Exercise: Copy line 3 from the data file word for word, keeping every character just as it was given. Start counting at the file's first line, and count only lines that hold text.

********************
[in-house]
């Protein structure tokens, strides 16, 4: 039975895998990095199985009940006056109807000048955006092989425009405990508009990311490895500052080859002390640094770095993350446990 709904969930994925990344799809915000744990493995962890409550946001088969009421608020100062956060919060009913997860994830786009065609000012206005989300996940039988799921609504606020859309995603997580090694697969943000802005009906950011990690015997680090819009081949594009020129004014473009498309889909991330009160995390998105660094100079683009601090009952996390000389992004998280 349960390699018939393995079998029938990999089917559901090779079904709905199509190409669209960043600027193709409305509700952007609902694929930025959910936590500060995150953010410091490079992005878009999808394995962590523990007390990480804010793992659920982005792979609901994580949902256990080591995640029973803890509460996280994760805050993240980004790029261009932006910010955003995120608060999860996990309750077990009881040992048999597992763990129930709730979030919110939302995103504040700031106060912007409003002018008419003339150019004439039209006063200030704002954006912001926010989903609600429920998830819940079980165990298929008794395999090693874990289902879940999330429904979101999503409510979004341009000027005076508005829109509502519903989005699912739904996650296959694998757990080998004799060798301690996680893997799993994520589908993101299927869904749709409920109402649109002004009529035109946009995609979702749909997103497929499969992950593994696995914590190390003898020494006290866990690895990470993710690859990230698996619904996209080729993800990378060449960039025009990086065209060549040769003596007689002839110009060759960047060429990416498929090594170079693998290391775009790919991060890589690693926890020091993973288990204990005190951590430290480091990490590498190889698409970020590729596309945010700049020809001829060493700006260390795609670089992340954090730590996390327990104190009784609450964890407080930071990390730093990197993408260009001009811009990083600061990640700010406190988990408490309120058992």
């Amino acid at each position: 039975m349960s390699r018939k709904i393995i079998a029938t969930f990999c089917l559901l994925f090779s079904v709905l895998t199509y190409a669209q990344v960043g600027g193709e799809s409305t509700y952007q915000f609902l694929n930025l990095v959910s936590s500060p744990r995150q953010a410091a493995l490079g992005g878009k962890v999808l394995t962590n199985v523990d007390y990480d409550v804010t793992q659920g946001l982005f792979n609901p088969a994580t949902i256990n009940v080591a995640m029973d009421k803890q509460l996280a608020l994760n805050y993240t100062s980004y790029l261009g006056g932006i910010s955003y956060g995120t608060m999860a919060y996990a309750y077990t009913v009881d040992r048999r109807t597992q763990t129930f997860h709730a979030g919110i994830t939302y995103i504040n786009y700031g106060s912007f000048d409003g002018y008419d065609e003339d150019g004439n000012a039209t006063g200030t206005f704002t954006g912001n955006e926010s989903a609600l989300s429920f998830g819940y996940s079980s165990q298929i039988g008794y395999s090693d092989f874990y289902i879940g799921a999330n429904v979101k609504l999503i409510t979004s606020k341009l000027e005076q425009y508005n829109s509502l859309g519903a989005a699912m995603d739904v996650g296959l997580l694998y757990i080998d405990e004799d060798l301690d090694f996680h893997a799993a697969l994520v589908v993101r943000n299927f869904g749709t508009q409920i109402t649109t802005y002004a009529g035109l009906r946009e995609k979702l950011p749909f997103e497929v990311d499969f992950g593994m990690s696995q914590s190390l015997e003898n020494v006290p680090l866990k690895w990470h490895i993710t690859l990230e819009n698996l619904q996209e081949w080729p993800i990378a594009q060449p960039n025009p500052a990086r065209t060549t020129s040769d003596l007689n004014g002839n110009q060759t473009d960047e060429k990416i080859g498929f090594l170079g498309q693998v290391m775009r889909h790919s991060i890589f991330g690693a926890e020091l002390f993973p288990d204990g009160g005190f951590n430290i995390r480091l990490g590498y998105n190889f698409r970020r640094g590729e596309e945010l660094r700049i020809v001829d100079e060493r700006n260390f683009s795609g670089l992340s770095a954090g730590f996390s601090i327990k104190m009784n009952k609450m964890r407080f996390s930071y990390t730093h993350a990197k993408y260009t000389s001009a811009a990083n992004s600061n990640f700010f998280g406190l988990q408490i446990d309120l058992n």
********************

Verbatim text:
């Amino acid at each position: 039975m349960s390699r018939k709904i393995i079998a029938t969930f990999c089917l559901l994925f090779s079904v709905l895998t199509y190409a669209q990344v960043g600027g193709e799809s409305t509700y952007q915000f609902l694929n930025l990095v959910s936590s500060p744990r995150q953010a410091a493995l490079g992005g878009k962890v999808l394995t962590n199985v523990d007390y990480d409550v804010t793992q659920g946001l982005f792979n609901p088969a994580t949902i256990n009940v080591a995640m029973d009421k803890q509460l996280a608020l994760n805050y993240t100062s980004y790029l261009g006056g932006i910010s955003y956060g995120t608060m999860a919060y996990a309750y077990t009913v009881d040992r048999r109807t597992q763990t129930f997860h709730a979030g919110i994830t939302y995103i504040n786009y700031g106060s912007f000048d409003g002018y008419d065609e003339d150019g004439n000012a039209t006063g200030t206005f704002t954006g912001n955006e926010s989903a609600l989300s429920f998830g819940y996940s079980s165990q298929i039988g008794y395999s090693d092989f874990y289902i879940g799921a999330n429904v979101k609504l999503i409510t979004s606020k341009l000027e005076q425009y508005n829109s509502l859309g519903a989005a699912m995603d739904v996650g296959l997580l694998y757990i080998d405990e004799d060798l301690d090694f996680h893997a799993a697969l994520v589908v993101r943000n299927f869904g749709t508009q409920i109402t649109t802005y002004a009529g035109l009906r946009e995609k979702l950011p749909f997103e497929v990311d499969f992950g593994m990690s696995q914590s190390l015997e003898n020494v006290p680090l866990k690895w990470h490895i993710t690859l990230e819009n698996l619904q996209e081949w080729p993800i990378a594009q060449p960039n025009p500052a990086r065209t060549t020129s040769d003596l007689n004014g002839n110009q060759t473009d960047e060429k990416i080859g498929f090594l170079g498309q693998v290391m775009r889909h790919s991060i890589f991330g690693a926890e020091l002390f993973p288990d204990g009160g005190f951590n430290i995390r480091l990490g590498y998105n190889f698409r970020r640094g590729e596309e945010l660094r700049i020809v001829d100079e060493r700006n260390f683009s795609g670089l992340s770095a954090g730590f996390s601090i327990k104190m009784n009952k609450m964890r407080f996390s930071y990390t730093h993350a990197k993408y260009t000389s001009a811009a990083n992004s600061n990640f700010f998280g406190l988990q408490i446990d309120l058992n």